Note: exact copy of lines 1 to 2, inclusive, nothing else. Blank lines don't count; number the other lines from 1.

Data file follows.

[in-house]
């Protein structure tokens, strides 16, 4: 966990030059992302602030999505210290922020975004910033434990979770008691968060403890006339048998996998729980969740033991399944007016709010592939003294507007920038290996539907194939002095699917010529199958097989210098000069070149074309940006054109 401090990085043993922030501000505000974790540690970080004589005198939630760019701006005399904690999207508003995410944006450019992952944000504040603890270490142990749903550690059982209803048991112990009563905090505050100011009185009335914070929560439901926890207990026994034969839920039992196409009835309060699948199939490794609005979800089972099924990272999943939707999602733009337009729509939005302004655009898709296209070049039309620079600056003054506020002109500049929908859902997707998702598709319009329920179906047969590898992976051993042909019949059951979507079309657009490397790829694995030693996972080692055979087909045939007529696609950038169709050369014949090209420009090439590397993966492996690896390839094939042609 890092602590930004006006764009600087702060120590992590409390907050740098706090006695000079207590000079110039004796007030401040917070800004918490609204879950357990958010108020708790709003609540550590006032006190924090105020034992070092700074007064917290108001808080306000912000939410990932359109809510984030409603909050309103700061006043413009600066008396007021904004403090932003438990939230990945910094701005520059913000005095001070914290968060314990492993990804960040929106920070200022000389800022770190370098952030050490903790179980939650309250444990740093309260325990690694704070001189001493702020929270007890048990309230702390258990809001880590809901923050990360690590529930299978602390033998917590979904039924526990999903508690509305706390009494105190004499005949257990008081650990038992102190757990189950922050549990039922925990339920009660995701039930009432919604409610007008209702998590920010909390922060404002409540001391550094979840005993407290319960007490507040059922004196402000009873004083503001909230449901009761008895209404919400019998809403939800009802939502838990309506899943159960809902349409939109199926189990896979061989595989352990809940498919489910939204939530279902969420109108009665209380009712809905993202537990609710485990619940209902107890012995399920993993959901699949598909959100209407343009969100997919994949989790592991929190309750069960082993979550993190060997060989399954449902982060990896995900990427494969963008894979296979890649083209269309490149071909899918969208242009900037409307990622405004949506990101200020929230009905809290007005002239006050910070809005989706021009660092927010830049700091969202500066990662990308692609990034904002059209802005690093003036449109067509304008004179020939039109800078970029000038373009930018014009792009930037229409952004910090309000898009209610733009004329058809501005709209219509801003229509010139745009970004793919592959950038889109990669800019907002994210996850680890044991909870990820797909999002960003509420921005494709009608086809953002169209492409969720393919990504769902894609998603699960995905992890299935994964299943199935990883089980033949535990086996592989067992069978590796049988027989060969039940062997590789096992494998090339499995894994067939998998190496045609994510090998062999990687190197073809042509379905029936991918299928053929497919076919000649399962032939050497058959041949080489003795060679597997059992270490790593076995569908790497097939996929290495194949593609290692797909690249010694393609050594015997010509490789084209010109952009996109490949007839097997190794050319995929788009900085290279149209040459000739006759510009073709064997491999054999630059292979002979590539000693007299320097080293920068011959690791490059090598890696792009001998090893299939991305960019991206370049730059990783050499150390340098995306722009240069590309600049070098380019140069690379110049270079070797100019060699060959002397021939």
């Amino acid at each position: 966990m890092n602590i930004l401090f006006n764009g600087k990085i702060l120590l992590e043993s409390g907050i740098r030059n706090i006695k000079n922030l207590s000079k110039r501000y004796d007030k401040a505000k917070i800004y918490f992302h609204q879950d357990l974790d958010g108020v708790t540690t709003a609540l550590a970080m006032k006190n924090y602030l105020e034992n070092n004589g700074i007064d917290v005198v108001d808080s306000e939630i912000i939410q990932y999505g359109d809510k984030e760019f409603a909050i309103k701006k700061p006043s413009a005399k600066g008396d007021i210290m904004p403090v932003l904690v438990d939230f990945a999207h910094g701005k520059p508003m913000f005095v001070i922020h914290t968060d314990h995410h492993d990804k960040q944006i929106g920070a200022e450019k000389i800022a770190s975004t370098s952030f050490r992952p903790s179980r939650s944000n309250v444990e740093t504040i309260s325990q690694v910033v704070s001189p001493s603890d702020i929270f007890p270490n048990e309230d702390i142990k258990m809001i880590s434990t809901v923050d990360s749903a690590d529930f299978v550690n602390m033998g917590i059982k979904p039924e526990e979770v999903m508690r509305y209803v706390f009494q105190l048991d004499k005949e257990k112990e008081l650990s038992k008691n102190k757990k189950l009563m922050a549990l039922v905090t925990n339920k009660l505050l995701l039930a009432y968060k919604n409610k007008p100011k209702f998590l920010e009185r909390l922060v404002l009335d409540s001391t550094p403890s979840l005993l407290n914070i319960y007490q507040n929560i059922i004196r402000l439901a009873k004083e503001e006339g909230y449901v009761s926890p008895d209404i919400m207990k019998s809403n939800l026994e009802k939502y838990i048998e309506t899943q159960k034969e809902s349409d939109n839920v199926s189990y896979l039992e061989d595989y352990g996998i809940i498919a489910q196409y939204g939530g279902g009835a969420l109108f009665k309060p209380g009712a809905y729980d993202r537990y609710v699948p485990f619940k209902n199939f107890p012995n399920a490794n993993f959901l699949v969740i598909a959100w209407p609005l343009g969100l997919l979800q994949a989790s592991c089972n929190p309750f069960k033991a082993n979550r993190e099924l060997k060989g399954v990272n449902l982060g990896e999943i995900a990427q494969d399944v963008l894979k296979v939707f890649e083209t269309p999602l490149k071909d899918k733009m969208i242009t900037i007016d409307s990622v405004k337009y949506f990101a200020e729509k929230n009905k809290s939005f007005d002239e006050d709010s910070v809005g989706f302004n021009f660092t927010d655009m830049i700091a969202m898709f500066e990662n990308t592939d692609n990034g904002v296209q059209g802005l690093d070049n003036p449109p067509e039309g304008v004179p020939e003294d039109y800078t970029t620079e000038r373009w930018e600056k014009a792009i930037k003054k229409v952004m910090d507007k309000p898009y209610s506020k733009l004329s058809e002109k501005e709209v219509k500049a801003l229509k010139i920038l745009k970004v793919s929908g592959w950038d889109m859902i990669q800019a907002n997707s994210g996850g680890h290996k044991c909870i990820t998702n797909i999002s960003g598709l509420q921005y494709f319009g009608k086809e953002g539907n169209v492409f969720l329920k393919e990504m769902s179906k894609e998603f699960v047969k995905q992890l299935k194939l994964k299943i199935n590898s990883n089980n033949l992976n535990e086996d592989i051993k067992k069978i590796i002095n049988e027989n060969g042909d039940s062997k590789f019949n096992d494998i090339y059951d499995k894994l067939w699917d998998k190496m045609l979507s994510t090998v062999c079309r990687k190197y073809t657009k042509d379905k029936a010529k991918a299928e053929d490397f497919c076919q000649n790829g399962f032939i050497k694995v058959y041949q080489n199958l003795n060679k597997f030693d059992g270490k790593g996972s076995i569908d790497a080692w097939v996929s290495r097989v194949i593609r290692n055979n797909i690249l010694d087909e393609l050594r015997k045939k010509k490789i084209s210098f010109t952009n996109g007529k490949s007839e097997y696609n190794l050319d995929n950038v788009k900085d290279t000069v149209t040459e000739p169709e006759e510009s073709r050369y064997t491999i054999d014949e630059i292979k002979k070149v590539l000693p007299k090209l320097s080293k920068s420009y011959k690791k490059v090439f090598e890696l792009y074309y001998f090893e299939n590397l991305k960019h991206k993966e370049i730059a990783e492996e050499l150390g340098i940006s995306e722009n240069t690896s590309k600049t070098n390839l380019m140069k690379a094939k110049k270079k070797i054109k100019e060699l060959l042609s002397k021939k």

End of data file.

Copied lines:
[in-house]
């Protein structure tokens, strides 16, 4: 966990030059992302602030999505210290922020975004910033434990979770008691968060403890006339048998996998729980969740033991399944007016709010592939003294507007920038290996539907194939002095699917010529199958097989210098000069070149074309940006054109 401090990085043993922030501000505000974790540690970080004589005198939630760019701006005399904690999207508003995410944006450019992952944000504040603890270490142990749903550690059982209803048991112990009563905090505050100011009185009335914070929560439901926890207990026994034969839920039992196409009835309060699948199939490794609005979800089972099924990272999943939707999602733009337009729509939005302004655009898709296209070049039309620079600056003054506020002109500049929908859902997707998702598709319009329920179906047969590898992976051993042909019949059951979507079309657009490397790829694995030693996972080692055979087909045939007529696609950038169709050369014949090209420009090439590397993966492996690896390839094939042609 890092602590930004006006764009600087702060120590992590409390907050740098706090006695000079207590000079110039004796007030401040917070800004918490609204879950357990958010108020708790709003609540550590006032006190924090105020034992070092700074007064917290108001808080306000912000939410990932359109809510984030409603909050309103700061006043413009600066008396007021904004403090932003438990939230990945910094701005520059913000005095001070914290968060314990492993990804960040929106920070200022000389800022770190370098952030050490903790179980939650309250444990740093309260325990690694704070001189001493702020929270007890048990309230702390258990809001880590809901923050990360690590529930299978602390033998917590979904039924526990999903508690509305706390009494105190004499005949257990008081650990038992102190757990189950922050549990039922925990339920009660995701039930009432919604409610007008209702998590920010909390922060404002409540001391550094979840005993407290319960007490507040059922004196402000009873004083503001909230449901009761008895209404919400019998809403939800009802939502838990309506899943159960809902349409939109199926189990896979061989595989352990809940498919489910939204939530279902969420109108009665209380009712809905993202537990609710485990619940209902107890012995399920993993959901699949598909959100209407343009969100997919994949989790592991929190309750069960082993979550993190060997060989399954449902982060990896995900990427494969963008894979296979890649083209269309490149071909899918969208242009900037409307990622405004949506990101200020929230009905809290007005002239006050910070809005989706021009660092927010830049700091969202500066990662990308692609990034904002059209802005690093003036449109067509304008004179020939039109800078970029000038373009930018014009792009930037229409952004910090309000898009209610733009004329058809501005709209219509801003229509010139745009970004793919592959950038889109990669800019907002994210996850680890044991909870990820797909999002960003509420921005494709009608086809953002169209492409969720393919990504769902894609998603699960995905992890299935994964299943199935990883089980033949535990086996592989067992069978590796049988027989060969039940062997590789096992494998090339499995894994067939998998190496045609994510090998062999990687190197073809042509379905029936991918299928053929497919076919000649399962032939050497058959041949080489003795060679597997059992270490790593076995569908790497097939996929290495194949593609290692797909690249010694393609050594015997010509490789084209010109952009996109490949007839097997190794050319995929788009900085290279149209040459000739006759510009073709064997491999054999630059292979002979590539000693007299320097080293920068011959690791490059090598890696792009001998090893299939991305960019991206370049730059990783050499150390340098995306722009240069590309600049070098380019140069690379110049270079070797100019060699060959002397021939």